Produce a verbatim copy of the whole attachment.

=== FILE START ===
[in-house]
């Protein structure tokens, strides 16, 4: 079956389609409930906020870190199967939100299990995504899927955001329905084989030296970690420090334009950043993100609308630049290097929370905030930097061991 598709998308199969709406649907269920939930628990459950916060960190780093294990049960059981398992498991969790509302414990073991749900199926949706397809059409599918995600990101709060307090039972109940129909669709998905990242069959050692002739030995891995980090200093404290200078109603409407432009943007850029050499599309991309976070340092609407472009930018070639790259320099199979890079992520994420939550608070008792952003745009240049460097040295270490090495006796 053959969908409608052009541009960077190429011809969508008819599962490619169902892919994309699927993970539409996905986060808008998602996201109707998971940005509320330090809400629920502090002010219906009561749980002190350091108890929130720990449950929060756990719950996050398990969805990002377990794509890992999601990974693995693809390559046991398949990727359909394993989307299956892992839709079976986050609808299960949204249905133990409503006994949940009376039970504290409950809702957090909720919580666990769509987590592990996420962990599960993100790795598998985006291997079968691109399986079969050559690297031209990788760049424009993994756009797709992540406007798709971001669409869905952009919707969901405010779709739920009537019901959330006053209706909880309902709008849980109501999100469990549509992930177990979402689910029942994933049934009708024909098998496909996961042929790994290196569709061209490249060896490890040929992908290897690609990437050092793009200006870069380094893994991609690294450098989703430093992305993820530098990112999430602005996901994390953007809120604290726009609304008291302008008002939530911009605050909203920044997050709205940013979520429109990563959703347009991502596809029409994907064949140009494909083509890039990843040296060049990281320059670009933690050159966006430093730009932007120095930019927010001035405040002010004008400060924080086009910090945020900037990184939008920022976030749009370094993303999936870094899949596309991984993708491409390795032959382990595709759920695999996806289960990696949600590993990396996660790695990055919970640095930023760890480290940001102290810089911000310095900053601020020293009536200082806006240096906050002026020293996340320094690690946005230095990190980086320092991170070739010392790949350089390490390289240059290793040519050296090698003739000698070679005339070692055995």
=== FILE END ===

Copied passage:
[in-house]
């Protein structure tokens, strides 16, 4: 079956389609409930906020870190199967939100299990995504899927955001329905084989030296970690420090334009950043993100609308630049290097929370905030930097061991 598709998308199969709406649907269920939930628990459950916060960190780093294990049960059981398992498991969790509302414990073991749900199926949706397809059409599918995600990101709060307090039972109940129909669709998905990242069959050692002739030995891995980090200093404290200078109603409407432009943007850029050499599309991309976070340092609407472009930018070639790259320099199979890079992520994420939550608070008792952003745009240049460097040295270490090495006796 053959969908409608052009541009960077190429011809969508008819599962490619169902892919994309699927993970539409996905986060808008998602996201109707998971940005509320330090809400629920502090002010219906009561749980002190350091108890929130720990449950929060756990719950996050398990969805990002377990794509890992999601990974693995693809390559046991398949990727359909394993989307299956892992839709079976986050609808299960949204249905133990409503006994949940009376039970504290409950809702957090909720919580666990769509987590592990996420962990599960993100790795598998985006291997079968691109399986079969050559690297031209990788760049424009993994756009797709992540406007798709971001669409869905952009919707969901405010779709739920009537019901959330006053209706909880309902709008849980109501999100469990549509992930177990979402689910029942994933049934009708024909098998496909996961042929790994290196569709061209490249060896490890040929992908290897690609990437050092793009200006870069380094893994991609690294450098989703430093992305993820530098990112999430602005996901994390953007809120604290726009609304008291302008008002939530911009605050909203920044997050709205940013979520429109990563959703347009991502596809029409994907064949140009494909083509890039990843040296060049990281320059670009933690050159966006430093730009932007120095930019927010001035405040002010004008400060924080086009910090945020900037990184939008920022976030749009370094993303999936870094899949596309991984993708491409390795032959382990595709759920695999996806289960990696949600590993990396996660790695990055919970640095930023760890480290940001102290810089911000310095900053601020020293009536200082806006240096906050002026020293996340320094690690946005230095990190980086320092991170070739010392790949350089390490390289240059290793040519050296090698003739000698070679005339070692055995």